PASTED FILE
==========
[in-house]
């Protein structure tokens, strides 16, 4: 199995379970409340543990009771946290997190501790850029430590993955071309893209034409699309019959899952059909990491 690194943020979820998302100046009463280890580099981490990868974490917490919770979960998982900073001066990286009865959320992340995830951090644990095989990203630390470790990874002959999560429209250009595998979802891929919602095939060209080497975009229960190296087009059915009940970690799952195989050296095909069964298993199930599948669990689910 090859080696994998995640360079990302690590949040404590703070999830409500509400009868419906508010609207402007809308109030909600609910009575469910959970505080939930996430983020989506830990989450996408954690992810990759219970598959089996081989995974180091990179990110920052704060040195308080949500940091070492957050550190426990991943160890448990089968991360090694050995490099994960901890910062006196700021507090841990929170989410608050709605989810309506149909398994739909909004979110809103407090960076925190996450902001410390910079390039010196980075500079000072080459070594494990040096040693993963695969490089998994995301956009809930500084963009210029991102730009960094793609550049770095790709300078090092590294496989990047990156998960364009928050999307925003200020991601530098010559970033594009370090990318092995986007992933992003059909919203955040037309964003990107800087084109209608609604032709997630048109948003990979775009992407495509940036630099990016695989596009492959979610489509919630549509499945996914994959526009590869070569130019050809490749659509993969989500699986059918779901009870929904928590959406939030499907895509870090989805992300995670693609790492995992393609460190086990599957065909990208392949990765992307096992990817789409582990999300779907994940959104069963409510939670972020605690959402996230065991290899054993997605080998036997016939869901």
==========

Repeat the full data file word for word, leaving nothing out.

[in-house]
């Protein structure tokens, strides 16, 4: 199995379970409340543990009771946290997190501790850029430590993955071309893209034409699309019959899952059909990491 690194943020979820998302100046009463280890580099981490990868974490917490919770979960998982900073001066990286009865959320992340995830951090644990095989990203630390470790990874002959999560429209250009595998979802891929919602095939060209080497975009229960190296087009059915009940970690799952195989050296095909069964298993199930599948669990689910 090859080696994998995640360079990302690590949040404590703070999830409500509400009868419906508010609207402007809308109030909600609910009575469910959970505080939930996430983020989506830990989450996408954690992810990759219970598959089996081989995974180091990179990110920052704060040195308080949500940091070492957050550190426990991943160890448990089968991360090694050995490099994960901890910062006196700021507090841990929170989410608050709605989810309506149909398994739909909004979110809103407090960076925190996450902001410390910079390039010196980075500079000072080459070594494990040096040693993963695969490089998994995301956009809930500084963009210029991102730009960094793609550049770095790709300078090092590294496989990047990156998960364009928050999307925003200020991601530098010559970033594009370090990318092995986007992933992003059909919203955040037309964003990107800087084109209608609604032709997630048109948003990979775009992407495509940036630099990016695989596009492959979610489509919630549509499945996914994959526009590869070569130019050809490749659509993969989500699986059918779901009870929904928590959406939030499907895509870090989805992300995670693609790492995992393609460190086990599957065909990208392949990765992307096992990817789409582990999300779907994940959104069963409510939670972020605690959402996230065991290899054993997605080998036997016939869901």